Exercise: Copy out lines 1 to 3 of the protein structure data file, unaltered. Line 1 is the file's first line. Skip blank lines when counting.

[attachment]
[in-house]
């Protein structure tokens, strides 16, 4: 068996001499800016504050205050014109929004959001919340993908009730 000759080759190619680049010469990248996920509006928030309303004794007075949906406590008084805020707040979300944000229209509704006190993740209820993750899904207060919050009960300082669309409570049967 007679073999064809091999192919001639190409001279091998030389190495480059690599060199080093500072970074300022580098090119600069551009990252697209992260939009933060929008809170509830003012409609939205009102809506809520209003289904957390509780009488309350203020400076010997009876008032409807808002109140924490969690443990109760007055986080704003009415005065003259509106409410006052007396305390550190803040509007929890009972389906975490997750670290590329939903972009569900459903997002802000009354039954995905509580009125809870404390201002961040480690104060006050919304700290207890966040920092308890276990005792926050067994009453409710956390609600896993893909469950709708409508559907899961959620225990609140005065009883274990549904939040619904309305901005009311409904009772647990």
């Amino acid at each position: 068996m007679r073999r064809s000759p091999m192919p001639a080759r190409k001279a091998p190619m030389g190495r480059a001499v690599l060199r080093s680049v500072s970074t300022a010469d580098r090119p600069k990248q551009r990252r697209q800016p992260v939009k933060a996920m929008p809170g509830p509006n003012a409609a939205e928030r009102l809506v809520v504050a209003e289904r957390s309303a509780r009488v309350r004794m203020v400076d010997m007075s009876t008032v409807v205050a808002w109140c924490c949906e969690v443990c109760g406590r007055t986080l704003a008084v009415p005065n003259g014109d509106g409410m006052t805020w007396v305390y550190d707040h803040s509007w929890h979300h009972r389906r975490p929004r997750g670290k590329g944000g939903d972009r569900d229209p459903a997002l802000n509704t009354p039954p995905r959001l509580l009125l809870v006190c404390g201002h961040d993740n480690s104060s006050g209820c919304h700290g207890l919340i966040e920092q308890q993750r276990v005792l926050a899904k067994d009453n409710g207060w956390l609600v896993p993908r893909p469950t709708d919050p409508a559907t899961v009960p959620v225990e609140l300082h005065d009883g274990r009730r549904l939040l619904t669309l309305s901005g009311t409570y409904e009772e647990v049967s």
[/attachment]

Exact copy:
[in-house]
């Protein structure tokens, strides 16, 4: 068996001499800016504050205050014109929004959001919340993908009730 000759080759190619680049010469990248996920509006928030309303004794007075949906406590008084805020707040979300944000229209509704006190993740209820993750899904207060919050009960300082669309409570049967 007679073999064809091999192919001639190409001279091998030389190495480059690599060199080093500072970074300022580098090119600069551009990252697209992260939009933060929008809170509830003012409609939205009102809506809520209003289904957390509780009488309350203020400076010997009876008032409807808002109140924490969690443990109760007055986080704003009415005065003259509106409410006052007396305390550190803040509007929890009972389906975490997750670290590329939903972009569900459903997002802000009354039954995905509580009125809870404390201002961040480690104060006050919304700290207890966040920092308890276990005792926050067994009453409710956390609600896993893909469950709708409508559907899961959620225990609140005065009883274990549904939040619904309305901005009311409904009772647990």
């Amino acid at each position: 068996m007679r073999r064809s000759p091999m192919p001639a080759r190409k001279a091998p190619m030389g190495r480059a001499v690599l060199r080093s680049v500072s970074t300022a010469d580098r090119p600069k990248q551009r990252r697209q800016p992260v939009k933060a996920m929008p809170g509830p509006n003012a409609a939205e928030r009102l809506v809520v504050a209003e289904r957390s309303a509780r009488v309350r004794m203020v400076d010997m007075s009876t008032v409807v205050a808002w109140c924490c949906e969690v443990c109760g406590r007055t986080l704003a008084v009415p005065n003259g014109d509106g409410m006052t805020w007396v305390y550190d707040h803040s509007w929890h979300h009972r389906r975490p929004r997750g670290k590329g944000g939903d972009r569900d229209p459903a997002l802000n509704t009354p039954p995905r959001l509580l009125l809870v006190c404390g201002h961040d993740n480690s104060s006050g209820c919304h700290g207890l919340i966040e920092q308890q993750r276990v005792l926050a899904k067994d009453n409710g207060w956390l609600v896993p993908r893909p469950t709708d919050p409508a559907t899961v009960p959620v225990e609140l300082h005065d009883g274990r009730r549904l939040l619904t669309l309305s901005g009311t409570y409904e009772e647990v049967s």